Much of the conversation can take place before you ever see an attorney. Schedule a time to talk privately about how you feel about money, financial goals and aspirations, and fears about your financial future. Most likely you can lay the groundwork about what you both expect prior to your first meeting with attorneys. Consider discussing the following topics during the conversation.
How do you and your partner define equality in a marriage? What non-monetary contributions are important to you—staying at home with children or staying at home to run the household and support the working spouse’s career endeavors? How important is the protection of pre-marriage assets—home, pension plans, stocks, inheritance, or property with significant emotional value? Do you both agree that children from a prior marriage receive their intended inheritance? How do we allocate pre-marriage ownership/partnership in a business? How should we protect ourselves from each other’s debt prior to marriage?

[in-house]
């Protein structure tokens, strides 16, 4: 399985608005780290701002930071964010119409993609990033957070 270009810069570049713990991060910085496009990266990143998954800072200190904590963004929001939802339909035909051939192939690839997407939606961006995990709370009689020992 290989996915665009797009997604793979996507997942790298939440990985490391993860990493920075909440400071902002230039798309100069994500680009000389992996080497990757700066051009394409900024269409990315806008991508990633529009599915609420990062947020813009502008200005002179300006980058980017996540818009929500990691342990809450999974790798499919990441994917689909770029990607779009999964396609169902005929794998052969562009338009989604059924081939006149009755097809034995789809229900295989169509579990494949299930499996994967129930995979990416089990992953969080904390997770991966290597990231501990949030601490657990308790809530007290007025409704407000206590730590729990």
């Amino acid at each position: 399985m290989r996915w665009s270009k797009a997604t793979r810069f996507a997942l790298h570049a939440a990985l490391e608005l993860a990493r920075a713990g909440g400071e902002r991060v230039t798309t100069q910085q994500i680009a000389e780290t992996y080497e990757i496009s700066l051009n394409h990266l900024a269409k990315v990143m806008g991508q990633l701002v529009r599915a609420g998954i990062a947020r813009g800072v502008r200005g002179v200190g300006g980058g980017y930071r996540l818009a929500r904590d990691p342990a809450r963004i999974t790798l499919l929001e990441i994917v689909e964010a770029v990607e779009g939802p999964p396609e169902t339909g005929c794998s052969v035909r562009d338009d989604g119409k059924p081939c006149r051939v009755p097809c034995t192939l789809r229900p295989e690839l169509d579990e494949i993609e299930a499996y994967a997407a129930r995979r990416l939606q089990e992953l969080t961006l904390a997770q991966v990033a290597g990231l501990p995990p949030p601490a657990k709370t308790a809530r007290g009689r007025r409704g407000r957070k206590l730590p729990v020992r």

“While premarital agreements can be very beneficial, I’ve had clients who feel like they destroy the trust going into the marriage,” says Diane Snyder, a family law attorney in Dallas. “However, if you have an experienced attorney and are educated about both the positive and negative aspects of these agreements, you can have a very mature and logical discussion about it. It’s a balancing act.”
One of crucial elements of discussing a pre-marital agreement is the timing. The rehearsal dinner certainly isn’t the best time to bring it up, nor while registering for wedding gifts. Choose a neutral location and a time when both of you are relaxed and open for discussion. Most of all, implement the details well in advance of the wedding so that majority of the engagement and wedding planning can be spent focusing on the big day rather than the prenup. By beginning the conversation early, you have plenty of time to include ideas and work out any issues that arise.